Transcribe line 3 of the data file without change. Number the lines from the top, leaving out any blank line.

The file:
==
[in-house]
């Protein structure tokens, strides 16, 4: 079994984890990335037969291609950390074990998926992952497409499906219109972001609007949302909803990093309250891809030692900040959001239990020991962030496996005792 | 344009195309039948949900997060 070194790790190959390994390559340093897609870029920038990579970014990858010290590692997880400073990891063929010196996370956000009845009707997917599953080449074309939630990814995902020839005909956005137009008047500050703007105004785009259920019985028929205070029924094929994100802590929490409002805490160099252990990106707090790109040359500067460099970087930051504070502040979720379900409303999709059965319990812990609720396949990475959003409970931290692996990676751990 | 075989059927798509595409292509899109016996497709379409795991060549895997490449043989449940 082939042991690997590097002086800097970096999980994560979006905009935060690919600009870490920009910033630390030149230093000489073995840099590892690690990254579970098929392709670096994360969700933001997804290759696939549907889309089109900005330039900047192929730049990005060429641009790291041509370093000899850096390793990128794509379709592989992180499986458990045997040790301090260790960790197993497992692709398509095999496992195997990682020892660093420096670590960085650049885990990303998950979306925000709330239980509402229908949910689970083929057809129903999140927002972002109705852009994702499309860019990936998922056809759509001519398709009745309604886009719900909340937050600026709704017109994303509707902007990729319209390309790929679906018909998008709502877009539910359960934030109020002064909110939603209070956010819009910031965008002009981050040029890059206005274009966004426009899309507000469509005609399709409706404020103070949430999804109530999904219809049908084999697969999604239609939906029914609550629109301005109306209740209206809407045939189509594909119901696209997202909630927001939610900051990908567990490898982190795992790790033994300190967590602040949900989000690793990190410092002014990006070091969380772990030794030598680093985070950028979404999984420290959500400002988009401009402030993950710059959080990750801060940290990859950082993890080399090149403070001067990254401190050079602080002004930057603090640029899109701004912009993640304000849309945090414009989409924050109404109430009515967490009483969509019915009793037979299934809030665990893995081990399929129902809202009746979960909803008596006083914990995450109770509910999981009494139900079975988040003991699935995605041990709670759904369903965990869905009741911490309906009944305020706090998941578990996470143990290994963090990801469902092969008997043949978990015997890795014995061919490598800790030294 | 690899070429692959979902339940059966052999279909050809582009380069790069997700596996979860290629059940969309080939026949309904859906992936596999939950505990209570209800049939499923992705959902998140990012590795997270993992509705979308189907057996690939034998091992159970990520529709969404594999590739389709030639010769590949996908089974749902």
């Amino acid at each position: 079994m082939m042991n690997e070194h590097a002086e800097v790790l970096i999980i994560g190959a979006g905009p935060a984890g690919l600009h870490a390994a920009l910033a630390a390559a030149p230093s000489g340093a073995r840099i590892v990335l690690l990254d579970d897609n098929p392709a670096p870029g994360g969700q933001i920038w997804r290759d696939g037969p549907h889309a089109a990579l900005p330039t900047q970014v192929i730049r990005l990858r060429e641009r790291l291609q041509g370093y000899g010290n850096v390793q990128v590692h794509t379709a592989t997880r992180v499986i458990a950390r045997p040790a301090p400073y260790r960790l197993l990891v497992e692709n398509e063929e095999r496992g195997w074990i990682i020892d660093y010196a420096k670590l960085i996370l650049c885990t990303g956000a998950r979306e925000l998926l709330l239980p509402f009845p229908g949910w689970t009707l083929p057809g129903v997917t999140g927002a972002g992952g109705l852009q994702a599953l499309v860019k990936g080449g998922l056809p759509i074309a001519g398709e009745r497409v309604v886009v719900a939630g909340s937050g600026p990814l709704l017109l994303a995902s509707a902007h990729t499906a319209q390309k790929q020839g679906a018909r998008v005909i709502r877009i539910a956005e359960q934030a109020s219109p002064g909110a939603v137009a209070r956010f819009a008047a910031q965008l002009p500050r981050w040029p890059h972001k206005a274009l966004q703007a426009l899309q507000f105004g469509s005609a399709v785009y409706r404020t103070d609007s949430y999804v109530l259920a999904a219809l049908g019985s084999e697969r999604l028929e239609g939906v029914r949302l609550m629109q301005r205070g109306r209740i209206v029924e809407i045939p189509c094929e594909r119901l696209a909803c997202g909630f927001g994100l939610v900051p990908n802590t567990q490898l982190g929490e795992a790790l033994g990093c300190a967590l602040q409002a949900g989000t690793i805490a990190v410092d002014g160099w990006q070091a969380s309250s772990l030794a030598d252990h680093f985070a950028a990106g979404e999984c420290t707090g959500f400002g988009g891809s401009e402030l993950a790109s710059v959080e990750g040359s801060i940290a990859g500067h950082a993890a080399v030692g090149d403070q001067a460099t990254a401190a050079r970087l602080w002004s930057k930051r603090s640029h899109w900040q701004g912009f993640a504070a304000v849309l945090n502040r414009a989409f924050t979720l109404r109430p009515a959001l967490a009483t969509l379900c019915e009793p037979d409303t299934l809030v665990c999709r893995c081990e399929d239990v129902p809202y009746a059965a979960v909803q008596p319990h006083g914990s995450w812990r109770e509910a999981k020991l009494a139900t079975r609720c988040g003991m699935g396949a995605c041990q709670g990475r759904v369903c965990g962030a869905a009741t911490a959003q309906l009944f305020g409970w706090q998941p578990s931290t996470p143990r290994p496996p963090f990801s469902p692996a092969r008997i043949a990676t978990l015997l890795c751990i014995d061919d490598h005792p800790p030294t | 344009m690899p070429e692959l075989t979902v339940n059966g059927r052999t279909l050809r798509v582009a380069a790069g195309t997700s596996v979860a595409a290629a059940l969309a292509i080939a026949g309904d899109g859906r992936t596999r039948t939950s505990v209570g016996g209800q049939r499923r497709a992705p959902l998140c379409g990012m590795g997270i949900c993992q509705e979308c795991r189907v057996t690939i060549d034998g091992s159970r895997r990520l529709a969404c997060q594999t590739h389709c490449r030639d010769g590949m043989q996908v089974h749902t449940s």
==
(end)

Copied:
């Amino acid at each position: 079994m082939m042991n690997e070194h590097a002086e800097v790790l970096i999980i994560g190959a979006g905009p935060a984890g690919l600009h870490a390994a920009l910033a630390a390559a030149p230093s000489g340093a073995r840099i590892v990335l690690l990254d579970d897609n098929p392709a670096p870029g994360g969700q933001i920038w997804r290759d696939g037969p549907h889309a089109a990579l900005p330039t900047q970014v192929i730049r990005l990858r060429e641009r790291l291609q041509g370093y000899g010290n850096v390793q990128v590692h794509t379709a592989t997880r992180v499986i458990a950390r045997p040790a301090p400073y260790r960790l197993l990891v497992e692709n398509e063929e095999r496992g195997w074990i990682i020892d660093y010196a420096k670590l960085i996370l650049c885990t990303g956000a998950r979306e925000l998926l709330l239980p509402f009845p229908g949910w689970t009707l083929p057809g129903v997917t999140g927002a972002g992952g109705l852009q994702a599953l499309v860019k990936g080449g998922l056809p759509i074309a001519g398709e009745r497409v309604v886009v719900a939630g909340s937050g600026p990814l709704l017109l994303a995902s509707a902007h990729t499906a319209q390309k790929q020839g679906a018909r998008v005909i709502r877009i539910a956005e359960q934030a109020s219109p002064g909110a939603v137009a209070r956010f819009a008047a910031q965008l002009p500050r981050w040029p890059h972001k206005a274009l966004q703007a426009l899309q507000f105004g469509s005609a399709v785009y409706r404020t103070d609007s949430y999804v109530l259920a999904a219809l049908g019985s084999e697969r999604l028929e239609g939906v029914r949302l609550m629109q301005r205070g109306r209740i209206v029924e809407i045939p189509c094929e594909r119901l696209a909803c997202g909630f927001g994100l939610v900051p990908n802590t567990q490898l982190g929490e795992a790790l033994g990093c300190a967590l602040q409002a949900g989000t690793i805490a990190v410092d002014g160099w990006q070091a969380s309250s772990l030794a030598d252990h680093f985070a950028a990106g979404e999984c420290t707090g959500f400002g988009g891809s401009e402030l993950a790109s710059v959080e990750g040359s801060i940290a990859g500067h950082a993890a080399v030692g090149d403070q001067a460099t990254a401190a050079r970087l602080w002004s930057k930051r603090s640029h899109w900040q701004g912009f993640a504070a304000v849309l945090n502040r414009a989409f924050t979720l109404r109430p009515a959001l967490a009483t969509l379900c019915e009793p037979d409303t299934l809030v665990c999709r893995c081990e399929d239990v129902p809202y009746a059965a979960v909803q008596p319990h006083g914990s995450w812990r109770e509910a999981k020991l009494a139900t079975r609720c988040g003991m699935g396949a995605c041990q709670g990475r759904v369903c965990g962030a869905a009741t911490a959003q309906l009944f305020g409970w706090q998941p578990s931290t996470p143990r290994p496996p963090f990801s469902p692996a092969r008997i043949a990676t978990l015997l890795c751990i014995d061919d490598h005792p800790p030294t | 344009m690899p070429e692959l075989t979902v339940n059966g059927r052999t279909l050809r798509v582009a380069a790069g195309t997700s596996v979860a595409a290629a059940l969309a292509i080939a026949g309904d899109g859906r992936t596999r039948t939950s505990v209570g016996g209800q049939r499923r497709a992705p959902l998140c379409g990012m590795g997270i949900c993992q509705e979308c795991r189907v057996t690939i060549d034998g091992s159970r895997r990520l529709a969404c997060q594999t590739h389709c490449r030639d010769g590949m043989q996908v089974h749902t449940s």